FIGURE 4
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Figure 4. Trimethoprim tolerance of ΔssrA was enhanced by acrAB overexpression. (A) Expression of efflux pump related gene acrA and acrB in wild type, ΔsmpB and ΔssrA strains. (B) MIC value of wild type, ΔssrA strains affected by overexpression of acrAB. A represents the metabolite substrate 1 mM adenosine. **represents p < 0.01, and ns represents no significant difference.

5. The trimethoprim tolerance of ΔsmpB and ΔssrA was weakened by exogenous purine metabolites.

Excessive purine metabolites in M9 medium resulted in a decrease in MIC value, making the wildtype of A. veronii more sensitive to trimethoprim (Figure 5A, Supplementary Table 1). The MIC value of ΔsmpB was decreased by adding exogenous 1mM adenosine and 10mM ATP but was not changed by excessive guanosine (Figure 5B) and complementary strains (Supplementary Table 1). These results implied that the increase of adenosine in adenosine metabolic pathways could make ΔsmpB more sensitive to trimethoprim. Adding exogenous adenosine and guanosine, the MIC value of ΔssrA was decreased. Conversely, there was no change between the MIC of ΔssrA and the wild type cultivated by 10 mM ATP in M9 medium (Figure 5C). And 1mM guanosine in M9 medium had an effect on MIC value of ΔssrA. These results demonstrated that the differences in the regulation of purine metabolites led to differences in their tolerance to trimethoprim between ΔsmpB and ΔssrA.

FIGURE 5
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Figure 5. MIC value of trimethoprim under conditions of adenosine, guanosine and adenosine triphosphate. (A) MIC value of wild type with 1 mM adenosine, 1 mM guanosine, and 10 mM ATP in M9 medium. (B) MIC of ΔsmpB with 1 mM adenosine, 1 mM guanosine, and 10 mM ATP in M9 medium. (C) MIC of ΔssrA with 1 mM adenosine, 1 mM guanosine, and 10 mM ATP in M9 medium.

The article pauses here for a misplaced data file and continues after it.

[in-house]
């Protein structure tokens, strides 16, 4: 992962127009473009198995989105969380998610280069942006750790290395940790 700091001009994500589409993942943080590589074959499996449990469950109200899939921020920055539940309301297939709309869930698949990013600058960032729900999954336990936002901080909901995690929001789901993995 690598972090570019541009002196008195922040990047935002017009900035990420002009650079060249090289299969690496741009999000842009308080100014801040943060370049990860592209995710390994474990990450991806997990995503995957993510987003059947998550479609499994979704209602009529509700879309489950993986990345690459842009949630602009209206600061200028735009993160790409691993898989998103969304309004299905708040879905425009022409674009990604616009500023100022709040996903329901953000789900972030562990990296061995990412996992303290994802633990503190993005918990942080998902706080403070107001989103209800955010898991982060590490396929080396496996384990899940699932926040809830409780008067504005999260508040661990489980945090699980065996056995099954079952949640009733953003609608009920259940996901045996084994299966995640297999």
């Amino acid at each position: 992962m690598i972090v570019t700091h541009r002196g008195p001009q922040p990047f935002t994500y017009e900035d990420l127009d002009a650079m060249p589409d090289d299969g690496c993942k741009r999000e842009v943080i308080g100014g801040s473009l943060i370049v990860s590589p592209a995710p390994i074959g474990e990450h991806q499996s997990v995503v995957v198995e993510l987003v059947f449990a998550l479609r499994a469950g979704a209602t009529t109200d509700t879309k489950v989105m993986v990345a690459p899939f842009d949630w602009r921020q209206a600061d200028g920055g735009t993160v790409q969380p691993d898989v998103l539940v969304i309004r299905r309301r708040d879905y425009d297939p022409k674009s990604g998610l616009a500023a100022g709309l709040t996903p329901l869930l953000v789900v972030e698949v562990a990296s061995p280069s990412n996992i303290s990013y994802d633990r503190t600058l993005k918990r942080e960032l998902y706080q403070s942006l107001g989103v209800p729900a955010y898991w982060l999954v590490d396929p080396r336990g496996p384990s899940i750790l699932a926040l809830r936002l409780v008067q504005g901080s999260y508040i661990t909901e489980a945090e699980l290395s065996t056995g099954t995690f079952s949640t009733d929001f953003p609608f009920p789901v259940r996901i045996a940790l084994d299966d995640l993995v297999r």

Discussion

Trimethoprim inhibits the synthesis of tetrahydrofolic acid, a carbon unit carrier, by affecting the activity of dihydrofolate reductase, thereby affecting the growth and metabolism of bacteria (Bertacine Dias et al., 2018). The products of purine metabolism will be reduced under the inadequate condition of one carbon unit (Sah et al., 2015). However, in the A. veronii metabonomic data, the decrease in folate metabolism and the increase in purine pathway-related enzymes were found to occur at the same time as the significant up-regulation of the purine metabolic pathway. The upregulation trend of ΔssrA was more sensitive to trimethoprim than that of ΔsmpB. The decrease of MIC value of trimethoprim to ΔsmpB and ΔssrA were not consistent with the double knockout strain. This indicated different functions of SmpB and tmRNA acting on the tolerance of trimethoprim. These results suggested that the reduced tolerance of trimethoprim in the double-knockout strain may be less relevant to the function of the trans-translation system.

ATP is known to be the most effective energy to physiological reactions. As an important products of purine metabolism, ATP was predicted to be beneficial to the growth of A. veronii. In this study, 10mM ATP led to a decrease in trimethoprim MIC value, suggesting that excessive ATP weakened the tolerance of A. veronii to trimethoprim. It was speculated that the heightened need of ATP increased the challenge to the one carbon unit synthesis of the organism. The role of efflux pump had been explored in drug resistance to fluoroquinolones in gram negative bacteria. AcrAB-TolC efflux system, which has a physiologic role of pumping out bile acids and fatty acids to lower their toxicity. The decreased expression of AcrAB also contributed to the accumulation of ATP. Therefore, it is speculated that ATP in a dynamic balance that It showed little influence upon the value of MIC.